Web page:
In some states, such as Florida, an individual can be charged with a DUI while riding a bicycle. A local Tennessean experienced the consequences of biking under the influence while on vacation at the popular Sanibel Island in Florida according to The Charlotte Observer.
Under Florida Statute 316.2065, bicycles have “…all of the rights and duties applicable to the driver of any vehicle under this chapter.” In Florida, intoxication for a DUI is measured the same for a bike as a vehicle driver. The legal standard for intoxication is a concentration of alcohol in your blood of more than 0.08% for a DUI.
Florida law specifically excludes the word “motorized” from the DUI statute. Therefore, since operating any vehicle under the influence of alcohol is illegal in Florida, and the state considers a bike a vehicle, it is unlawful to operate a bike after becoming intoxicated.
The punishment for biking under the influence is the same as driving a motorized vehicle under the influence. This punishment includes a fine of up to $1,000, imprisonment of up to 6 months, one year of probation, 50 hours of community service, DUI School, and driver’s license revocation under Florida Statute 316.193.
This poses the question, “Can you get a DUI on a pedal bike in any state?” No, each state has laws about biking under the influence.
For instance, in Tennessee, an individual is only subject to a DUI charge if they are operating a “motorized” vehicle under the influence. A regular bicycle without a motor is not subject to DUI consequences. However, it is important to note that Tennesseans are subject to other criminal offenses for operating a bike under the influence. These include a range of potential punishments such as reckless endangerment, public intoxication, or other citable offenses relating to cycling.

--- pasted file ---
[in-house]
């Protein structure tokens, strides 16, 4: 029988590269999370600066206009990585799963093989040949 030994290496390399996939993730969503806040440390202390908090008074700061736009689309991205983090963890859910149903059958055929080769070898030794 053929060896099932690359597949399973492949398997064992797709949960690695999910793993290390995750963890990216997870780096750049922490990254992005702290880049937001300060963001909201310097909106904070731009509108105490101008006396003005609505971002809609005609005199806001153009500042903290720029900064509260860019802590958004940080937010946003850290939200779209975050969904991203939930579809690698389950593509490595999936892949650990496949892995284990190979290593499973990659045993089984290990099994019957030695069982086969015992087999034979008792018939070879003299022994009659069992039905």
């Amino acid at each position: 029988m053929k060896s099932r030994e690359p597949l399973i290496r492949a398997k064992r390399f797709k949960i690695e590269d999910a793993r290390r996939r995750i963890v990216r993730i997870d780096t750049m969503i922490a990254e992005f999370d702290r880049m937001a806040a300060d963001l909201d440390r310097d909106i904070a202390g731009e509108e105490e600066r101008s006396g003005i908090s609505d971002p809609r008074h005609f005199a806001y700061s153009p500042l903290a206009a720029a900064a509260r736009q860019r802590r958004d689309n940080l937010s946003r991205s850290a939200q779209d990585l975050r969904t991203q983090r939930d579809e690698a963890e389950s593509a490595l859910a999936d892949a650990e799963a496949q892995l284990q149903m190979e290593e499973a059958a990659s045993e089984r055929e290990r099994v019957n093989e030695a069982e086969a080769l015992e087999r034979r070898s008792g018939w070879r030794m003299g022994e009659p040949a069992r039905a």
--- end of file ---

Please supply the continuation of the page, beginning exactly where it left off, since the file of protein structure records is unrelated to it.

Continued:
About the Author: Steven Oberman has been licensed in Tennessee since 1980, and successfully defended over 2,500 DUI defendants. Steve was the first lawyer in Tennessee to be Board Certified as a DUI Defense Specialist by the National College for DUI Defense, Inc. (NCDD). Among the many honors bestowed upon him, Steve has served as Dean of the NCDD and currently serves as chair of the National Association of Criminal Defense Lawyers DUI Committee.
He is the author of DUI: The Crime & Consequences in Tennessee, updated annually since 1991 (Thomson-West), and co-author with Lawrence Taylor of the national treatise, Drunk Driving Defense, 9th edition (Wolters Kluwer/Aspen). Steve has served as an adjunct professor at the University of Tennessee Law School since 1993 and has received a number of prestigious awards for his faculty contributions. He is a popular international speaker, having spoken at legal seminars in 30 states, the District of Columbia and seven foreign countries. After being named a Fulbright Scholar, Steve was honored to teach as a Visiting Professor at the University of Latvia Law School in the capital city of Riga, Latvia during the Spring Semester of 2019. During the Spring Semester of 2023, Steve taught as a Visiting Professor at Eötvös Loránd University Faculty of Law in Budapest, Hungary. If you would like to contact the author, please visit his website at www.tndui.com.